Degree of urge, perception of bladder fullness and bladder volume : how are they related?Degree of urge, perception of bladder fullness and bladder volume : how are they related?
Koeveringe, van, Gommert A.
Kerrebroeck, van, Philip E.
Faculty of Medicine and Health Sciences
Translational Neurosciences (TNW)
2011Baltimore, Md, 2011
The journal of urology. - Baltimore, Md
186(2011):4, p. 1352-1357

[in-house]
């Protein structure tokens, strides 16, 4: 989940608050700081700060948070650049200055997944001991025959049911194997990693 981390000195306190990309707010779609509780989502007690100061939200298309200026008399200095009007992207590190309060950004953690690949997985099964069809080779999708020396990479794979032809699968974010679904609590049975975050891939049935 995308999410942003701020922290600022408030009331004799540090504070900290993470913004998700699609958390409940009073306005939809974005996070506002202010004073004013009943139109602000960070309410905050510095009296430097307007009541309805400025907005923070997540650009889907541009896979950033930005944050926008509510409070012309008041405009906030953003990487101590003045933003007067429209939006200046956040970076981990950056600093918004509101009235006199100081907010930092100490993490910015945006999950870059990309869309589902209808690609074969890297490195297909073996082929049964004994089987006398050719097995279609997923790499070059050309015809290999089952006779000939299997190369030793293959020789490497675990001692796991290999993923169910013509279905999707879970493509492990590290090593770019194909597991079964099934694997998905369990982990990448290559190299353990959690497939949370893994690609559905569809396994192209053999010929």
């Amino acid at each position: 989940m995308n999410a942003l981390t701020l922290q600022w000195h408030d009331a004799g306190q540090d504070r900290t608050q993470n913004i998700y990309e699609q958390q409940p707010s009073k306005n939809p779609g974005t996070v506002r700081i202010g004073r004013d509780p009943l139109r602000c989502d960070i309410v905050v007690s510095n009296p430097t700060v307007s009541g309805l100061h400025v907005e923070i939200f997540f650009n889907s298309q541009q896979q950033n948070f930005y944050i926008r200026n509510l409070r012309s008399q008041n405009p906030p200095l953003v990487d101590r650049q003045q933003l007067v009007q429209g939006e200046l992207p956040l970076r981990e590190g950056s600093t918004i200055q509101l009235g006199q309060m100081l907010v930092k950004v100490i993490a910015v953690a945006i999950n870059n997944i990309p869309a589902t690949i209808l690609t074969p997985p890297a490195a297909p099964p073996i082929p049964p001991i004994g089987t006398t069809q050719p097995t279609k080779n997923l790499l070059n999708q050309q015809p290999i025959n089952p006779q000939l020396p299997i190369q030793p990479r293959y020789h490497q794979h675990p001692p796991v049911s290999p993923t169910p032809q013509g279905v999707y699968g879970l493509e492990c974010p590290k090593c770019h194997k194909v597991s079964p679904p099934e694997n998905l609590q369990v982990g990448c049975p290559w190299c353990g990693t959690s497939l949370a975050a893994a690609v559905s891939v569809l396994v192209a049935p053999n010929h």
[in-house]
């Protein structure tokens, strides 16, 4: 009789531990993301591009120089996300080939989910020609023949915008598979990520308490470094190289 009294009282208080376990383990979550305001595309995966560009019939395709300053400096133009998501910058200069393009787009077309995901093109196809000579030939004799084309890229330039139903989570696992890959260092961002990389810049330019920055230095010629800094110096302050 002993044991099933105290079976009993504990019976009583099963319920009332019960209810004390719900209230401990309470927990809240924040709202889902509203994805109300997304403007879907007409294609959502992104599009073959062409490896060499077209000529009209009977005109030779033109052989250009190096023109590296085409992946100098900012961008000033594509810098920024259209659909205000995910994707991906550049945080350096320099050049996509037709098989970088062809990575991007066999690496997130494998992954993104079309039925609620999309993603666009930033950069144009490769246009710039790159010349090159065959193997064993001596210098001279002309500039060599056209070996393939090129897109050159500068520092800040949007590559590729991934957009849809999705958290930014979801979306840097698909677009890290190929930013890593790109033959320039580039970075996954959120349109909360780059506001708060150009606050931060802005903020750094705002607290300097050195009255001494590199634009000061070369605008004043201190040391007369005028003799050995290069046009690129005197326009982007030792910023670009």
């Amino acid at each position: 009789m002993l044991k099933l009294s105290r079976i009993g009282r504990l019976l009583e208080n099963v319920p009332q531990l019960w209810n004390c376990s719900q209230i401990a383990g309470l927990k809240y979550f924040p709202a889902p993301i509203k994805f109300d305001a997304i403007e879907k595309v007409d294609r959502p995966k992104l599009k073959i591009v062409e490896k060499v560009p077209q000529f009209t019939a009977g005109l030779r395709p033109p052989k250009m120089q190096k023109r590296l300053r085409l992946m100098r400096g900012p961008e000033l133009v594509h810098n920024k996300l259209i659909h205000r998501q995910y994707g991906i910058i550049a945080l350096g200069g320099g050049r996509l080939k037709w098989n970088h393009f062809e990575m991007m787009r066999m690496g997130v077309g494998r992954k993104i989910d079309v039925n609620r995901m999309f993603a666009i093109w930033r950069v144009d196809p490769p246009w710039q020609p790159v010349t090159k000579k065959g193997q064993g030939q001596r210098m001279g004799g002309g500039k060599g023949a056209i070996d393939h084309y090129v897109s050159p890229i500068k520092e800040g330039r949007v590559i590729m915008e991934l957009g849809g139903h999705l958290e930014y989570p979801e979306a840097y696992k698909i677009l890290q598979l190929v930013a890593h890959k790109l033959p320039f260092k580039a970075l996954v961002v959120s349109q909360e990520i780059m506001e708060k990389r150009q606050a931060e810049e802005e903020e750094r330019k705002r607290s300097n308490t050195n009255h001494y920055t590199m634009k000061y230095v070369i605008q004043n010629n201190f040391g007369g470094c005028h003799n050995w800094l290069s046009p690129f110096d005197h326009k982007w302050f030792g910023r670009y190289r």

Purpose We evaluated the reliability of the degree of urge and perception of bladder fullness scales, the relationship between the scales and bladder volume, and possible differences between bladder sensations experienced in a controlled or an uncontrolled setting. Materials and Methods Volunteers and patients with overactive bladder symptoms participated in the protocols. They were asked to grade bladder sensation on a 4-point urge scale of no sensation to need to void now and assess the perception of fullness on a visual analog scale of empty to full bladder. This was assessed in a 3-day bladder diary and during controlled, noninvasive bladder filling. Results Each scale was reliable and significantly related to bladder volume (p <0.001). Agreement between the scales and voided volume was poor. Patients and volunteers grade bladder fullness and degree of urge higher in an uncontrolled than in a controlled setting. Conclusions The perception of bladder fullness and the degree of urge have a significant relation to bladder volume in controlled and uncontrolled settings. Due to poor agreement between the scales and actual voided volume these scales cannot replace measuring voided volume. The perception of bladder sensation depends on the setting. Bladder sensation at the hospital might underestimate the bother of symptoms experienced by a patient in daily life.